de Vos: What to wear on Kilimangaro | SkyHiNews.com

de Vos: What to wear on Kilimangaro

Jon de Vos
The Friday Report

Jon DeVos

Donned up in our gay apparel, we were walking our two mutts around the neighborhood. We do this religiously, every doggone day despite rain, sleet, snow etc. We do it because the alternative is worse. If the basset doesn't see her harness right after lunch, she begins pacing anxiously around the house puffing like a G-scale railroad engine complete with smoke billowing out behind.

The little dog starts moaning about the same time, rising in volume and octave as the day progresses. By three o'clock she's yowling so pathetically as to break the heart of a country-western singer.

They keep at it relentlessly, waiting, just waiting for our plaintive sigh and "Okay girls, it's time." They leap for the door like an Attica jailbreak.

Daily we trudge along a mile-and-a-half circuit that winds through the neighborhood like we've done for decades. Over the years and through a whole bunch of mutts, I figured we'd walked to the top of Mount Kilimanjaro and back.

Earlier this week we were walking our dogs for about the 8,000th time (see the last column: Strolling with the QE2). Although the wife and I have been around the block a few times, today was to be the maiden voyage for my new coat.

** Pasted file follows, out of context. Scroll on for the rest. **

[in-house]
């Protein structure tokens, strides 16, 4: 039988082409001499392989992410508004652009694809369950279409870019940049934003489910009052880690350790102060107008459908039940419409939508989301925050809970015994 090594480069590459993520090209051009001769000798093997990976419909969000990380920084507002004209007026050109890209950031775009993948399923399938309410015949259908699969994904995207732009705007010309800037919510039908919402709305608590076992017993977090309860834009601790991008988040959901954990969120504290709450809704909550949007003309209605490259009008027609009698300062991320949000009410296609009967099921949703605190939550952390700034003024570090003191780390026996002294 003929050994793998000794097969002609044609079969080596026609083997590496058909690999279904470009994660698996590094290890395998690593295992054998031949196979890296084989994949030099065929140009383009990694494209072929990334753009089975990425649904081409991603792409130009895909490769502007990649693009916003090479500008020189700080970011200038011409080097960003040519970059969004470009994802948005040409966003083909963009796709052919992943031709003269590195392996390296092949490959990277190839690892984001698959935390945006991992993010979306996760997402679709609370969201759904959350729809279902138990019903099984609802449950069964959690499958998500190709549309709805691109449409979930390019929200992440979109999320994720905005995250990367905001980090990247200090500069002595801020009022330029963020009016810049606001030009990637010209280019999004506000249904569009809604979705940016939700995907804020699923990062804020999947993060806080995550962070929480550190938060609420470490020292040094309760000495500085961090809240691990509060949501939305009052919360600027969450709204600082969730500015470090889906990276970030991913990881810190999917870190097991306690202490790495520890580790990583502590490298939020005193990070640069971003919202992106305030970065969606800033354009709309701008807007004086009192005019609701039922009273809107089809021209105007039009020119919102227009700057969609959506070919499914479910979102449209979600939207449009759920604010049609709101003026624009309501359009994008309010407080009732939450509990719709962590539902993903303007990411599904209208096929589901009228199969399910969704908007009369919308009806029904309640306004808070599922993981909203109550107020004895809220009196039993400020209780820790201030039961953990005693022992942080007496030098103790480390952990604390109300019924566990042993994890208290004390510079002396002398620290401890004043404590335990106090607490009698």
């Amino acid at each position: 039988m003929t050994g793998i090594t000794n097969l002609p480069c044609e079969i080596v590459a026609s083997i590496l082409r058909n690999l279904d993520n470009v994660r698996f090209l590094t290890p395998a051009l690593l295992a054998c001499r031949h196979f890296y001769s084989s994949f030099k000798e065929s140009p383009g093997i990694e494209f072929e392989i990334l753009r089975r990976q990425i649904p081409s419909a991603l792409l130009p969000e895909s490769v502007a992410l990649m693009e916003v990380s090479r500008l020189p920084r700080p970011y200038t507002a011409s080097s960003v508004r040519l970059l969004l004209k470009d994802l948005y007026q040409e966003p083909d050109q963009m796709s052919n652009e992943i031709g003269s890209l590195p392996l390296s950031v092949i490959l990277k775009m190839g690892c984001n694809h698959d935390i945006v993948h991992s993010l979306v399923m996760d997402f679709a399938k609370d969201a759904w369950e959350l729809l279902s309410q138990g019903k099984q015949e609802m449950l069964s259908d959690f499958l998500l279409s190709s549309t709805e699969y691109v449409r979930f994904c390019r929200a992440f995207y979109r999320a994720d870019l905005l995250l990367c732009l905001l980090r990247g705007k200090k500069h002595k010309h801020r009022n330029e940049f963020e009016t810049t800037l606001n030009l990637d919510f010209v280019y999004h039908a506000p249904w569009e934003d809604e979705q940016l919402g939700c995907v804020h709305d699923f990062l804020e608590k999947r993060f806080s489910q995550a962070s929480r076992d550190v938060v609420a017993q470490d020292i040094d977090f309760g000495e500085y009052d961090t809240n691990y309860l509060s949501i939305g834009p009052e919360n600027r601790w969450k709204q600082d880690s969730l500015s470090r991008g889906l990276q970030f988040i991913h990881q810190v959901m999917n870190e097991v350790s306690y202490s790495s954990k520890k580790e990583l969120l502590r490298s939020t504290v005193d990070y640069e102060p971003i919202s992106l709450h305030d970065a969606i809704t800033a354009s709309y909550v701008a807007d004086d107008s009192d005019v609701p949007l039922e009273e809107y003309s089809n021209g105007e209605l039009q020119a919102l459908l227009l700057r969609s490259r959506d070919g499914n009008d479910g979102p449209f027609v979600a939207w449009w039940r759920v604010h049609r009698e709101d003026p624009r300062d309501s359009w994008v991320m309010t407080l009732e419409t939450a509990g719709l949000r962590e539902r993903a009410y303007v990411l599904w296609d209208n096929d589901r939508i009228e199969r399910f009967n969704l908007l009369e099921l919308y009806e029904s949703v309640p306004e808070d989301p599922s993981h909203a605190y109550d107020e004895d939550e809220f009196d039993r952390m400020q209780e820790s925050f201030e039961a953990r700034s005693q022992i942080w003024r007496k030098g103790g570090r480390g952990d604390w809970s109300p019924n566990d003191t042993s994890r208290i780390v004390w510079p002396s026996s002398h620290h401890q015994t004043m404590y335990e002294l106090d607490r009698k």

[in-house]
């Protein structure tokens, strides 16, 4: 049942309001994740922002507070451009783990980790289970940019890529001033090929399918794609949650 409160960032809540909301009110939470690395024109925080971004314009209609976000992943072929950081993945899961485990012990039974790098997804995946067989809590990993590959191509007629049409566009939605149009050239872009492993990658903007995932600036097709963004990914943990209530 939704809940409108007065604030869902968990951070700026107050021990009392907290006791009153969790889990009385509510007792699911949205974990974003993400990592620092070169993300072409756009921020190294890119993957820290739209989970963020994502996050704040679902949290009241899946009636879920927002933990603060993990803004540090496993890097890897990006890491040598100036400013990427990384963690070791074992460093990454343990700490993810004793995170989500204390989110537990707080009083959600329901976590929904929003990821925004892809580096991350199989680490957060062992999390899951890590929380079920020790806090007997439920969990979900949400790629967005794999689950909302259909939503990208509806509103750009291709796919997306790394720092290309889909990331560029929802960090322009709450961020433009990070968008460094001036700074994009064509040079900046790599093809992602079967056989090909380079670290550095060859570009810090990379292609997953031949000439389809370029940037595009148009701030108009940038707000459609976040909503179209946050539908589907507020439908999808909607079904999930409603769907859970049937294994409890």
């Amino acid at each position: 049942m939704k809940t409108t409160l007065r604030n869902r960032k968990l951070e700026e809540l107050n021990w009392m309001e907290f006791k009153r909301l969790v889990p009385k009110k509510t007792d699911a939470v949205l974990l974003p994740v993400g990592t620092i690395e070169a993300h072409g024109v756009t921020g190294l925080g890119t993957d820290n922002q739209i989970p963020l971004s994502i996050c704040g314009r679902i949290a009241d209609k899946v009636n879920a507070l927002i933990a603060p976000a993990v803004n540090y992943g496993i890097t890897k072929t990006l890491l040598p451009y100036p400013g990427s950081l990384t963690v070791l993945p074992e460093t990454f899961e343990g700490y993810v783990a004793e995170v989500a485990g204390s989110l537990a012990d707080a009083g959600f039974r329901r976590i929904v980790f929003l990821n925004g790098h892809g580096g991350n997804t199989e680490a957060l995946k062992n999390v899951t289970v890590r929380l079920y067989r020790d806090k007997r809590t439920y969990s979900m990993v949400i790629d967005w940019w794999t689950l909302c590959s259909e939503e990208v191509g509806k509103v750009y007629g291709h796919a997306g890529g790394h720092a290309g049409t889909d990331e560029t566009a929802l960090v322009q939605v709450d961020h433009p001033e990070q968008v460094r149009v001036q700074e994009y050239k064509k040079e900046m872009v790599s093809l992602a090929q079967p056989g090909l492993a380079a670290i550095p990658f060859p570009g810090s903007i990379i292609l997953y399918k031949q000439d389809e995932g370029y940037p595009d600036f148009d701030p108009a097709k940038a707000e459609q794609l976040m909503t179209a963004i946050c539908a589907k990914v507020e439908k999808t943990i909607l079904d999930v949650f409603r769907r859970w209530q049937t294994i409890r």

I had to get a new coat. My wife had become starkly critical of my old one, saying it looked like I bought it from a deckhand on the Exxon Valdez. This is her oblique style, rubbing my nose in one teensy mishap I had getting the snowblower ready for winter. "You know," I said, "the stains are mostly on the back because I ducked when the oil started spewing. I really can't see them at all. Well, maybe a little bit on this sleeve, but still . . ."

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My old coat had been a dear friend, difficult to replace. But I shopped long and critically and eventually UPS rang the doorbell announcing my new coat's arrival. My wife insisted I try it on. I shook it out and held it up by the shoulders. I liked the look and feel of it, a soft forest green with plenty of pockets. I paraded around the living room, delighting in my new warm and comfortable coat.

My wife waited patiently for the parade to rest and, although sometimes critical of my choices, she went out of her way to comment approvingly, "Looks a little snug."

The next day, just like Bill Murray in Groundhog Day, it was time again to walk the dogs. I strapped on their harnesses in the garage and went back in, preparing to take the tags and stickers off my new coat. My wife stood in front of it, arms crossed, never a good sign. "Okay," she said, "I don't want to hurt your feelings but that coat makes you look like Jabba the Christmas tree. It's an ugly cut and the color's guaranteed to get you run over by the next texting driver."

Sure, my feelings were hurt and I ask you, could you ever wear a coat comfortably after comments like those? Neither could I. So my nice green coat that whispered serene forest tones morphed into a fluorescent orange one that hollers "FINES DOUBLED IN CONSTRUCTION ZONE".

If you see me walking around the neighborhood, slow down and wave, I am not a fugitive from the Hot Sulphur jail.

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